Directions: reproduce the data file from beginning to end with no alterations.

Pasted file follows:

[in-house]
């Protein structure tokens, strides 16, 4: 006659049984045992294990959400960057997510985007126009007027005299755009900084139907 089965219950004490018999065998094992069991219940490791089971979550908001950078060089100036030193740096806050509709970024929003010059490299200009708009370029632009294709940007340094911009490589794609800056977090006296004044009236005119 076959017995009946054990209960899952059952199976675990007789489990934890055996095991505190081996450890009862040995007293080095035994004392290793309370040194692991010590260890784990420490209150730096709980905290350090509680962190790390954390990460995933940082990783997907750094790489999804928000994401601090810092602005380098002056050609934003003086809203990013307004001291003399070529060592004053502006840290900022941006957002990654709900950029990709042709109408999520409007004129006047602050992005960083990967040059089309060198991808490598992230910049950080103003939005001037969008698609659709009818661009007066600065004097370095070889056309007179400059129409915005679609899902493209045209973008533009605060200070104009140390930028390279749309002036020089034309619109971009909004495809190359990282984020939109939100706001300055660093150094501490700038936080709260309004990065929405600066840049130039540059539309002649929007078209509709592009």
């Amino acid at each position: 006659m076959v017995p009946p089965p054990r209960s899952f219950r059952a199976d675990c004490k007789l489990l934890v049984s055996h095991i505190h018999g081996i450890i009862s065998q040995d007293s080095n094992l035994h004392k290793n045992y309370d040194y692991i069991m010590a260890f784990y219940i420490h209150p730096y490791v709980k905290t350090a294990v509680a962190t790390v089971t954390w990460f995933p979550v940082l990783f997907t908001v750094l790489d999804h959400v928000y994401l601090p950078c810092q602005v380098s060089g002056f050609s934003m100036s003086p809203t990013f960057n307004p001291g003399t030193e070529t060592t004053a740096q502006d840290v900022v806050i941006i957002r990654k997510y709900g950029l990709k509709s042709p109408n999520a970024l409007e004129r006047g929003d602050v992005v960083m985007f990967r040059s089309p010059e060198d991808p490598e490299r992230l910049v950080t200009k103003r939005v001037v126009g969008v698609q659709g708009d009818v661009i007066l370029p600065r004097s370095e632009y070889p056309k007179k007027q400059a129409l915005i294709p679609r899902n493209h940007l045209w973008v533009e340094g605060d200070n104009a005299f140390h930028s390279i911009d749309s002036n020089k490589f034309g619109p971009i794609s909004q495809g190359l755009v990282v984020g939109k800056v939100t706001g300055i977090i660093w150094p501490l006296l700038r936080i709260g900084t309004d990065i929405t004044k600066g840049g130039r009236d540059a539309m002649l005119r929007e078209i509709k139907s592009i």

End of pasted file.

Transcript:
[in-house]
């Protein structure tokens, strides 16, 4: 006659049984045992294990959400960057997510985007126009007027005299755009900084139907 089965219950004490018999065998094992069991219940490791089971979550908001950078060089100036030193740096806050509709970024929003010059490299200009708009370029632009294709940007340094911009490589794609800056977090006296004044009236005119 076959017995009946054990209960899952059952199976675990007789489990934890055996095991505190081996450890009862040995007293080095035994004392290793309370040194692991010590260890784990420490209150730096709980905290350090509680962190790390954390990460995933940082990783997907750094790489999804928000994401601090810092602005380098002056050609934003003086809203990013307004001291003399070529060592004053502006840290900022941006957002990654709900950029990709042709109408999520409007004129006047602050992005960083990967040059089309060198991808490598992230910049950080103003939005001037969008698609659709009818661009007066600065004097370095070889056309007179400059129409915005679609899902493209045209973008533009605060200070104009140390930028390279749309002036020089034309619109971009909004495809190359990282984020939109939100706001300055660093150094501490700038936080709260309004990065929405600066840049130039540059539309002649929007078209509709592009």
């Amino acid at each position: 006659m076959v017995p009946p089965p054990r209960s899952f219950r059952a199976d675990c004490k007789l489990l934890v049984s055996h095991i505190h018999g081996i450890i009862s065998q040995d007293s080095n094992l035994h004392k290793n045992y309370d040194y692991i069991m010590a260890f784990y219940i420490h209150p730096y490791v709980k905290t350090a294990v509680a962190t790390v089971t954390w990460f995933p979550v940082l990783f997907t908001v750094l790489d999804h959400v928000y994401l601090p950078c810092q602005v380098s060089g002056f050609s934003m100036s003086p809203t990013f960057n307004p001291g003399t030193e070529t060592t004053a740096q502006d840290v900022v806050i941006i957002r990654k997510y709900g950029l990709k509709s042709p109408n999520a970024l409007e004129r006047g929003d602050v992005v960083m985007f990967r040059s089309p010059e060198d991808p490598e490299r992230l910049v950080t200009k103003r939005v001037v126009g969008v698609q659709g708009d009818v661009i007066l370029p600065r004097s370095e632009y070889p056309k007179k007027q400059a129409l915005i294709p679609r899902n493209h940007l045209w973008v533009e340094g605060d200070n104009a005299f140390h930028s390279i911009d749309s002036n020089k490589f034309g619109p971009i794609s909004q495809g190359l755009v990282v984020g939109k800056v939100t706001g300055i977090i660093w150094p501490l006296l700038r936080i709260g900084t309004d990065i929405t004044k600066g840049g130039r009236d540059a539309m002649l005119r929007e078209i509709k139907s592009i």